In the late 19th century and early 20th century an Irish literary revival occurred as a means of establishing cultural nationalism, and Irish literary talent bloomed. As a result, culturally significant organisations were developed such as the Gaelic League (an organisation formed to promote the use of the Irish language) and The Abbey Theatre.
The history of The Abbey Theatre began with the publication of the ‘Manifesto for Irish Literary Theatre’ in 1897, in which Lady Gregory (full name: Isabella Augusta, Lady Gregory) and Edward Martyn stated their intentions to establish a national theatre for Ireland. This led to the formation of the Irish National Theatre by Lady Gregory, Edward Martyn and W. B. Yeats at a meeting at Lady Gregory’s home, Coole Park, in 1897. Lady Gregory proved pivotal in obtaining funding for the theatre and the patent was granted in her name. She created it as a limited liability company.
Lady Gregory’s one act play, Spreading the News, was performed on the opening night of the theatre on 27 December 1904. The plot of the play revolves around a series of misunderstandings that result in the residents of an Irish village believing that one of the locals, Bartley Fallon, has murdered another local, Jack Smith, in a jealous rage. Lady Gregory’s intentions were for the play to be a comedy with a politcal undertone. On the one hand, it was considered to be an innovative play in its exploration of the social construction of reality. However, other members of the public considered it a farce, in which the Irish stereotype of the time was exploited. This stereotype painted the Irish as wild, dim, easy to manipulate and dangerous. The play also satirizes the English through the character of the Magistrate, who comes to the village expecting violent crimes to be committed and in a way, imposes his idea of their corruption on the people of the village. This further highlights the inability of the villagers to assert themselves politically.
Lady Gregory was a member of the Ascendancy, the great landowners belonging to the established church, who possessed political, economic and social domination over Ireland under British rule. She was born on the 15 March 1852 into an Anglo-Irish family at Roxborough, Galway. The Roxborough estate covered 6000 acres (its house was later burned down during the Irish Civil War). But, despite her antecendents, Lady Gregory sympathised with the native Irish. She had been educated at home and was strongly influenced by the family nurse, a Catholic and an Irish speaker, who introduced the young Isabella Augusta to the history and legends of the local area.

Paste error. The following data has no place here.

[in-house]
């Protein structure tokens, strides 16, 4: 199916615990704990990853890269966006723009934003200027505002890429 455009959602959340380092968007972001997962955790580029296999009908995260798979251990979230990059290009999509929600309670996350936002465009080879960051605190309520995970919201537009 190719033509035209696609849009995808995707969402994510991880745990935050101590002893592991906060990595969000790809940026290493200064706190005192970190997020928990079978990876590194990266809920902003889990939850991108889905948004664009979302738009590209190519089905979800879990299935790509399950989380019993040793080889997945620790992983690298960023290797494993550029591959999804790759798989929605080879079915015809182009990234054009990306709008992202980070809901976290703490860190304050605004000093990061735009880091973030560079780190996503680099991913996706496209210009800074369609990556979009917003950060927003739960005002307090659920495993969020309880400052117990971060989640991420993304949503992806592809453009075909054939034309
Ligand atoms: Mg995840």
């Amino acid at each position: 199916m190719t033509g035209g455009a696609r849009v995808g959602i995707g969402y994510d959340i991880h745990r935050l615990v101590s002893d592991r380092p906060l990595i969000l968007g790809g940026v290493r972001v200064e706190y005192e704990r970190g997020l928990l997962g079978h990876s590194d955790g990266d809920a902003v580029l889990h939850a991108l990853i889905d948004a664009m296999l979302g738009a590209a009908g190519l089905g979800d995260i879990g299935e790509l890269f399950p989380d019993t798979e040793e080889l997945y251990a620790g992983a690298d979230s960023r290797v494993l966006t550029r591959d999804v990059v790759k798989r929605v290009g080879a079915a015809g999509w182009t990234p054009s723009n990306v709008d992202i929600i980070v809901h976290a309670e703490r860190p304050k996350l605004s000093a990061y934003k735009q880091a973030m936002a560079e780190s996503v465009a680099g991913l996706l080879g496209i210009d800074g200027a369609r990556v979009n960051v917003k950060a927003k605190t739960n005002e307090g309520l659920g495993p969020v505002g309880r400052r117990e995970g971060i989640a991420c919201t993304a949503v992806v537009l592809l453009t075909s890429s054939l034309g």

In 1880 she married Sir William Henry Greogry, a neighbouring landowner who had previously served in parliament and as Governer of Ceylon (a British colony between 1817 and 1948, now known as Sri Lanka.) After the death of her husband in 1892 she visited Inisheer, one of the Aran Islands, a visit which inspired her to learn the Irish language and Hiberno-English (the distinct way in which the Irish speak English). In 1897 Lady Gregory met Douglas Hyde, co-founder of the Gaelic League, and he began teaching her the Irish language. She also began collecting tales from the area around her home, leading to the publication of a number of volumes of folk material, including A Book of Saints and Wonders (1906) and The Kiltartan History Book (1909).
After the performance of Spreading the News, Lady Gregory went on to write eighteen more original plays and also did seven translations for the Abbey between 1904 and 1912. These plays proved to be very successful at the time, but as time passed their popularity declined and Irish author, Oliver Joseph St. John Gogarty once wrote ‘the perpetual presentation of her plays nearly ruined The Abbey’. In addition to her plays, she wrote a two-volume study of the folklore of her native area, entitled Visions and Beliefs in the West of Ireland.
The woman, George Bernard Shaw once described as “the greatest living Irish woman”, died at home, aged eighty, from breast cancer. Her plays fell out of favour after her death and are rarely performed today. Many of the diaries she kept for the majority of her adult life have been published, providing a rich source of information on Irish literary history during the first three decades of the 20th century.
Quotes of Lady Gregory
There is many a man without learning will get the better of a college-bred man, and will have better words, too.
I feel more and more the time wasted that is not spent in Ireland
It takes madness to find out madness